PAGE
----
4. Mercury, Ariana Reines (Fence Books, 2011). This is unspeakably affecting work; to call it "haunting" is to understate the case. In fact, each word feels chipped from a wall of darkness hidden miles beneath the earth. Two poems, in their entirety: "I loathe you / But I will let you pass // Through me. Your / Stupidity smeared all over me // Your hot breath in my ear / Tonight I am the only door / Through which you can be made / To disappear" ("Solve"); "I've swept the floor. / I've shaven // All the wood and leaves off the bed / Brackish semen fills the sky // And dazed bees browse my drooping / Curls // Look asshole. I know exactly who you are / I know what you're trying to do to me" ("Arena"). It's so often said of individual men and women that they say what they mean that it means nothing anymore to say so; something different may be said of Ariana Reines: She says what we mean. These poems function as powerful glyphs -- and their reflexive simplicity terrifies even as it deeply resonates.

5. Panic Attack, U.S.A., Nate Slawson (YesYes Books, 2011). Peter Markus' Foreword contends that Slawson "writes with a hard-on"; he goes on to describe Slawson as "a good man," "a father and a husband and a son," "a man who lets everything hang out," and (most tellingly) both "a man in disguise" and "a man naked." Markus might as well have been describing the existential state of a burgeoning class of male poets who use masculine-coded grammar, syntax, diction, rhythm, and rhetoric to reify the terminally-compromised state of masculinity in the present era. The work being done in this subgenre is important work, and it's being done by important poets like Slawson, Joshua Beckman, Matthew Rohrer, Matt Hart, and others. Panic Attack, U.S.A. is a series of heartbreaking evasions, alternating with a series of equally heartbreaking effusions; its central figure is by turns distraught, wry, coy, angry, self-defeating, and self-effacing. All of which coalesces into a wrenching, convincing, and instructive portrayal of American manhood in the early twenty-first century.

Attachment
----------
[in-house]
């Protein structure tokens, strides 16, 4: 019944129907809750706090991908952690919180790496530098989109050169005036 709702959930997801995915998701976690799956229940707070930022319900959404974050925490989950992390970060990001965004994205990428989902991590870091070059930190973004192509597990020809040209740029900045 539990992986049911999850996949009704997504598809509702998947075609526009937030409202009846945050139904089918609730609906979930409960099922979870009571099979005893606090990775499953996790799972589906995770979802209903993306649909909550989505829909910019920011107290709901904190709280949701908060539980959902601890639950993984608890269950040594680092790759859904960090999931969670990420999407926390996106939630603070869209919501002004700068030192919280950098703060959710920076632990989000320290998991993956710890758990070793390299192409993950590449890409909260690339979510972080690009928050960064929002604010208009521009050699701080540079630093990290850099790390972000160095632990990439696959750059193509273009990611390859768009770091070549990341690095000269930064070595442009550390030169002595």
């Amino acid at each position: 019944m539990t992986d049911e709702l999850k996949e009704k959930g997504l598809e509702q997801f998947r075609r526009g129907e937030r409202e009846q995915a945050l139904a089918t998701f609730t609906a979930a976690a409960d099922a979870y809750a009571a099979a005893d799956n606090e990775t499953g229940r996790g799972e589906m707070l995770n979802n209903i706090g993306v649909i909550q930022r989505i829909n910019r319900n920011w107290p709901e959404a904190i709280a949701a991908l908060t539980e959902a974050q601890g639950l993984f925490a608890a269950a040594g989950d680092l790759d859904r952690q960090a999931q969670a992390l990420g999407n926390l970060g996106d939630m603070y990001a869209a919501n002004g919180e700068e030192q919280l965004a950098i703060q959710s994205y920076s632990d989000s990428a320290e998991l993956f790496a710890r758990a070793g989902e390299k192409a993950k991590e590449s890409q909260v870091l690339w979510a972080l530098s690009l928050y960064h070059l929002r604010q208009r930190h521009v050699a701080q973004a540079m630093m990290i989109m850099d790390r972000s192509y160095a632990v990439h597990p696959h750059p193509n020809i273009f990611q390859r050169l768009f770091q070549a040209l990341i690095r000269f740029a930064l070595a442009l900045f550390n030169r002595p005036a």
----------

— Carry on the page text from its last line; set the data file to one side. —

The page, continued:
6. This Connection of Everyone With Lungs, Juliana Spahr (University of California Press, 2005). Spahr's sprawling paean to humankind is by turns spiritual and political, philosophical and practical. Few books attempt this sort of range, and fewer still succeed as dramatically as does this one. No corner of the globe is left unexplored in this ambitious, emotionally-generous exhortation for Homo sapiens to become a more fully realized species. Those who worry that contemporary poetry has lowered its sights from the peaks of previous epochs -- opting for form and technique over the grandeur of the human imagination -- can read this book and be heartened. An excerpt: "But outside of this shape is space. // There is space between the hands. // There is space between the hands and space around the hands. // There is space around the hands and space in the room. // There is space in the room that surrounds the shapes of everyone's / hands and body and feet and cells and the beating contained / within."

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Note to publishers: If you would like any of your titles to be considered for a future edition of this series, please e-mail the series author directly. Any book of poetry published within the last 10years will be considered, and all books remain eligible for inclusion in the series for a 10-year period.